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Praetorian

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One of my biggest complaints I had about my highschool experience is that there were really never any resources available to discuss what opportunities are out there in the world. At a glance that might sound weird, but how many occupations can you list off? (I promise you the number is insignificant)

There are all kinds of career options out there that people either don't know anything about, know very little about, or have no idea how to get into them. So what I'd like to do is leverage the Valucre community to help take on this problem.

For those of you that have employment and feel comfortable talking about it here is what I would like for this thread:

Job Title:

Description: 

Experience/Certs/Degrees for entry level:

Best method for members to contact you with questions.

 

 

1. Account Executive - Temporary Legal Staffing Professional 

2. User Experience (UX)/User Interface (UI) Designer

3. United States Marine Corps (2847) Ground Electronics Telecommunications and Information Technology Systems Maintainer 

4. Marine Inspector

5. DevOps Engineer

6. Mental Health Therapist 2 / Adjunct Instructor

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I'll go first because this topic is near and dear to my heart. I will be happy to review resumes and give workshops on resume building, interview troubleshooting, and preparation. 

 

Job Title:

Account Executive - Temporary Legal Staffing Professional 

Description: 

The title is basically a lot of words that don't  mean much to someone outside of the industry or even in the marketplace looking for work. In the simplest terms, I work for a company that finds people jobs. Specifically, I find attorneys and paralegals job that are temporary, or contract as we say. I review resumes and recruit new talent to staff for specific roles or to take to market. There are a lot of moving parts to my role and it is heavily metrics based.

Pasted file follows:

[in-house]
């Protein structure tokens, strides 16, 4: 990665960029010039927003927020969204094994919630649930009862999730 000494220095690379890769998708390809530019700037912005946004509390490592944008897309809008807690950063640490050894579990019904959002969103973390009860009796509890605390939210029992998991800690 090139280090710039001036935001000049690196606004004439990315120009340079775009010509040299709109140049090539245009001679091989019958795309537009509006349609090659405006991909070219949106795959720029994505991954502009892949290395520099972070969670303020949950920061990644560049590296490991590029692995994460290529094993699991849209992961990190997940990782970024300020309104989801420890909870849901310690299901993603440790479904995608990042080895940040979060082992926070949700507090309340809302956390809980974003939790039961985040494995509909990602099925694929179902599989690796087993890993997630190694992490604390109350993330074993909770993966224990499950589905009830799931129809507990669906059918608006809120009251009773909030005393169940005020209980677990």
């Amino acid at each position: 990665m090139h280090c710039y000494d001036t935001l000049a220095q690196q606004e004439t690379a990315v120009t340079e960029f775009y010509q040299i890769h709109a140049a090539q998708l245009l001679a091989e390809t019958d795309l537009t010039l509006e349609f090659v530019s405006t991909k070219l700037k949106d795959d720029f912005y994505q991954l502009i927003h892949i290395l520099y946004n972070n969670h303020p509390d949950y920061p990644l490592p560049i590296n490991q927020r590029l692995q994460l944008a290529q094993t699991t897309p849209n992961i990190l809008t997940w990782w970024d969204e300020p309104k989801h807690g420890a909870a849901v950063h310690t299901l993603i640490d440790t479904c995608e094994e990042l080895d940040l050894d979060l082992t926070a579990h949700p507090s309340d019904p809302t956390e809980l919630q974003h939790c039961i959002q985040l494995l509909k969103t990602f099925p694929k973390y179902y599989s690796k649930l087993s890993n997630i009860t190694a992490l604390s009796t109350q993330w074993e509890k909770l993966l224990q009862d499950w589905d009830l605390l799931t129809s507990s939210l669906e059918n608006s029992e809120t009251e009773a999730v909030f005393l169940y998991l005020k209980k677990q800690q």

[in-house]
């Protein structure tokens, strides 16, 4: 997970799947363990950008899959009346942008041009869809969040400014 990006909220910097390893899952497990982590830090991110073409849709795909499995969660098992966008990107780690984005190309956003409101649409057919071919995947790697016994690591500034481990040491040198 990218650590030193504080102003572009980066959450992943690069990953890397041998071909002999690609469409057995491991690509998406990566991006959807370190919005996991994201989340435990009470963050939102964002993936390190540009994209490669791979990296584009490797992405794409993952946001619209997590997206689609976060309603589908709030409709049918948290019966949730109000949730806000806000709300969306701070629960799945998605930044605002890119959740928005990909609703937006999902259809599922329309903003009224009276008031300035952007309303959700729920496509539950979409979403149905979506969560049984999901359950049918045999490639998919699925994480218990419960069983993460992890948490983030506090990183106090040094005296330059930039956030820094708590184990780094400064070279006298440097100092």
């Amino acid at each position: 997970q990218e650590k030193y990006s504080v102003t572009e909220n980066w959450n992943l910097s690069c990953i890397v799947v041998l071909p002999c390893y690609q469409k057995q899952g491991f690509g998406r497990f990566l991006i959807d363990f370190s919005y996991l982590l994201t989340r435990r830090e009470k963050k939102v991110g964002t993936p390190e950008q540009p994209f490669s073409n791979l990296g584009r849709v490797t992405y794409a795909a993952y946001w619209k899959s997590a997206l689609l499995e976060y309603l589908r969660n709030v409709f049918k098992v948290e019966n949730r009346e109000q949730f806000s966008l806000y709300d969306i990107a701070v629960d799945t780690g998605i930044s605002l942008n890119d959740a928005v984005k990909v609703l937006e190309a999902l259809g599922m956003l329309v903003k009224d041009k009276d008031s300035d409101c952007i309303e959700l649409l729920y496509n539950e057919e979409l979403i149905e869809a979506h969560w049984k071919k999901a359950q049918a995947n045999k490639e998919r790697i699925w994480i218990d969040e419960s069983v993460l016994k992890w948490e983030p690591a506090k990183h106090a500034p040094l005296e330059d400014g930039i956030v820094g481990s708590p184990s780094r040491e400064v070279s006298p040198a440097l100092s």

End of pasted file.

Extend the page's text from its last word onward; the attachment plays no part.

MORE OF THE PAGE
Experience/Certs/Degrees for entry level:

Bachelor's degree, some sales experience, or legal experience. 

Best method for members to contact you with questions:

I am frequently on discord and checking discord. My tag is on my profile. ^__^

Edited by Akako Akari
Holy shit, I forgot how to English!

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Me! Will be willing to share some tips or just connect with anyone in the tech industry.

Job Title: User Experience (UX)/User Interface (UI) Designer

Description:

End goal is to create user interfaces for apps and websites that are both easy to use and pleasant to look at. Processes include information flow, wireframing, prototyping, user testing, and styling an interface (with illustrations, animations, selecting colours, creating icons etc). As I’m in a startup company, I’m also the copywriter, and I build some simple webpages, I do some marketing, answer emails...... etc lol.

You can also ask me about what it’s like working in a startup, vs a large organization (I used to work in the public sector before this). I’m also working on animation for an indie game on the side, if anyone’s interested to know about that.

Experience/Certs/Degrees for entry level:

Besides obvious UX/UI courses, people of many different backgrounds can go into this field. Programming, Psychology, Graphic Design... I’m of Infocommunications Engineering background myself. If you already have an education and are looking into entering the field, UX bootcamps are especially good to gain the basic skills without spending too much time. What’s more important than your cert is to have a portfolio that shows your thought processes and good design. Could be something from school, or could be you attempting to redesign an interface that you think can be improved. Be prepared to learn design software like Photoshop, Illustrator, Sketch app, InVision etc. Good news is they can be self-learnt.. there are lots of resources online, bad news is it takes time to get efficient at them. But don’t give up, practice and you’ll get there!